The administration has characterized the Trans-Pacific Partnership (TPP) Agreement as “an ambitious, next-generation, Asia-Pacific trade agreement.” It is being negotiated with Australia, Brunei, Chile, Malaysia, New Zealand, Peru Singapore and Vietnam — with Canada and Mexico as set to join.

CCIA’s View:

CCIA supports the speedy completion of a high-quality “21st century” Trans-Pacific Partnership Agreement. A 21st-century agreement will contain provisions that permit the smooth functioning of the industry of the 21st century — the Internet. The Internet is visibly revolutionizing the way businesses — including small and medium enterprises — function. Without a smoothly functioning Internet, the negotiated provisions of TPP will not yield the desired gains for TPP citizens.

First, TPP must include balanced intellectual property rules. An intellectual property regime can allow technological progress only if it appropriately balances the competing interests between encouraging investment and enabling information access. Because the international trade regime has generally lacked flexible IP provisionis to promote innovation, it is necessary to modernize the IP provisions of the aging trade framework to be consistent with Internet and high-technology innovation.

Second, TPP should promote the free flow of information online, recognizing that blocking bits at the border is as much as affront to international free trade as blocking physical goods. The ability of U.S. businesses to operate effectively on a global scale depends fundamentally on open information flows. When foreign governments block online information, when businesses are impeded for using the Internet to reach international markets, when secure corporate communications are not assured, the collateral damage is done to U.S. exports and U.S. jobs.

Most Recent Statements&Findings:

Public Interest Groups, Companies Letter To FCC On Verizon Cable Deal

More transparency is needed to study the implications of the proposed Verizon cable deal. Today public interest groups, telecommunications companies and CCIA sent a letter to the FCC saying the spectrum transaction among some of the nations largest Internet access providers is a matter that needs greater transparency and the FCC needed access to redacted documents.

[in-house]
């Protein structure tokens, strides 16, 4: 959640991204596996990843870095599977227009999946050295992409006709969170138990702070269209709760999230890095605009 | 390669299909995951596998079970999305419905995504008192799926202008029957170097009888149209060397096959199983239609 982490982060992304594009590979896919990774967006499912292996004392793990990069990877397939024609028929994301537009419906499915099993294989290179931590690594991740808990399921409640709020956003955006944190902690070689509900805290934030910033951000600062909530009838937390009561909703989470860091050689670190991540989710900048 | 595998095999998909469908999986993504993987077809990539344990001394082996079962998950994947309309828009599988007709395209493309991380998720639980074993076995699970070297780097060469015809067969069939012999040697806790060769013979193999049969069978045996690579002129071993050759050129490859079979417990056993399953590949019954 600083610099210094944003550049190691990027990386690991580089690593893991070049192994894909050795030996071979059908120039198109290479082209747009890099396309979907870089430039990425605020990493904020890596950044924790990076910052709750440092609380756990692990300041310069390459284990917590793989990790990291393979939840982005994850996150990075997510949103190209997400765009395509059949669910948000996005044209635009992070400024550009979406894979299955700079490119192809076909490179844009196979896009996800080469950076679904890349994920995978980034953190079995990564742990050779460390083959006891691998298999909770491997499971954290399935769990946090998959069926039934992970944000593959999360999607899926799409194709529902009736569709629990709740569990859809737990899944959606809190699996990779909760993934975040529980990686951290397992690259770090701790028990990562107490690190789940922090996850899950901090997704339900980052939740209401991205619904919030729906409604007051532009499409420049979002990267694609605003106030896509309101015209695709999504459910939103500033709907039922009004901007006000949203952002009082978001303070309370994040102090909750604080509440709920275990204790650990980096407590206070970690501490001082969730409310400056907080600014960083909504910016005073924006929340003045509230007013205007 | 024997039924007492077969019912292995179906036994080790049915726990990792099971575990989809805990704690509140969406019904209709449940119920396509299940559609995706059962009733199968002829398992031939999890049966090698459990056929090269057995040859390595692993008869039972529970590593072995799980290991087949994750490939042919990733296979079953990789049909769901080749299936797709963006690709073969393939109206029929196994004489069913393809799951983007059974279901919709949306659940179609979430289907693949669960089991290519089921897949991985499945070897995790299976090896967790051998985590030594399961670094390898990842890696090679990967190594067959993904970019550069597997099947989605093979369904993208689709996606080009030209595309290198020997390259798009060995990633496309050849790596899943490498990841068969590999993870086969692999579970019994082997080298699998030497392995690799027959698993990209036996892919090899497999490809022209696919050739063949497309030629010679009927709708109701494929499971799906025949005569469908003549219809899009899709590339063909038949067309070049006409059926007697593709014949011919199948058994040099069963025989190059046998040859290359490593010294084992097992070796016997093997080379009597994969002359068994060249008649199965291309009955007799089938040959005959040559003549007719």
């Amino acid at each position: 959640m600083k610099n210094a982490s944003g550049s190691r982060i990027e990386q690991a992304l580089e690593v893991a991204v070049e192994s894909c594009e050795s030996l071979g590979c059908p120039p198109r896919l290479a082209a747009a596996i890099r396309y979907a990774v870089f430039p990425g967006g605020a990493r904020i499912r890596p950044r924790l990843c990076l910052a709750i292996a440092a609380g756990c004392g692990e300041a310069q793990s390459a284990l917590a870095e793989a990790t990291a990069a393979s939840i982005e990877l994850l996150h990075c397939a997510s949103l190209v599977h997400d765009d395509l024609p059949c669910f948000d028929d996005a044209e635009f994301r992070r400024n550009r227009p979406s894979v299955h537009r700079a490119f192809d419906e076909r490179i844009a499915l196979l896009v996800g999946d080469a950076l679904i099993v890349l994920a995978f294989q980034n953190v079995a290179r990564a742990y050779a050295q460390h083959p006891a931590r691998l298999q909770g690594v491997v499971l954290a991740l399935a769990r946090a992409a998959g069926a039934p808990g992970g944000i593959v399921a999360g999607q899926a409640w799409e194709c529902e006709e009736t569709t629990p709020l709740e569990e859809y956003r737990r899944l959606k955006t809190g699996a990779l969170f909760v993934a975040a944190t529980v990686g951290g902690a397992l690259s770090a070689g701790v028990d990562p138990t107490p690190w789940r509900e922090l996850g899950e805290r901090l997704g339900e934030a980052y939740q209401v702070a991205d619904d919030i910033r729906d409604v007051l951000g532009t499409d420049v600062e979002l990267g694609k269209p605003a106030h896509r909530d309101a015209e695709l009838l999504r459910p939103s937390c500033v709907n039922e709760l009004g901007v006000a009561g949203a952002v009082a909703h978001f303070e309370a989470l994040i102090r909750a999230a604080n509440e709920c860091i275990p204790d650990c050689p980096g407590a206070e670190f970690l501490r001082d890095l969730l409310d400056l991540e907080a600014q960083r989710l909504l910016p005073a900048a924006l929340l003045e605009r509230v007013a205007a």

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Thoughts On Information Sharing As Congress Introduces Cybersecurity Bill

Last week, after much anticipation and delay, the bipartisan Senate cybersecurity legislation, S. 2105 – Cybersecurity Act of 2012, was unveiled. Though it is laudable that Congress has begun in earnest to attend to the critical cybersecurity threats that face America, there has been little debate about the how information sharing and defense of critical infrastructure…

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International Conference in The Hague: Towards Flexible Copyright?

On February 10, the Dutch Ministry of Security and Justice organized an international conference on copyright in The Hague. The conference provided Dutch decision makers with a good opportunity to share their views of future copyright policy with fellow EU Member States, academics, representatives of the entertainment and Internet industries, and other stakeholders. It was…

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Lightsquared Announcement Disappoints CCIA, Wireless Users

The FCC has revoked Lightsquared’s waiver to operate its nationwide, satellite-based broadband network. The move comes after those trying to block the system lobbied against it claiming it would interfere with GPS traffic. CCIA and others hoping for more available spectrum and more wireless broadband competition are disappointed with this setback. Federal regulatory bureaucracy and…

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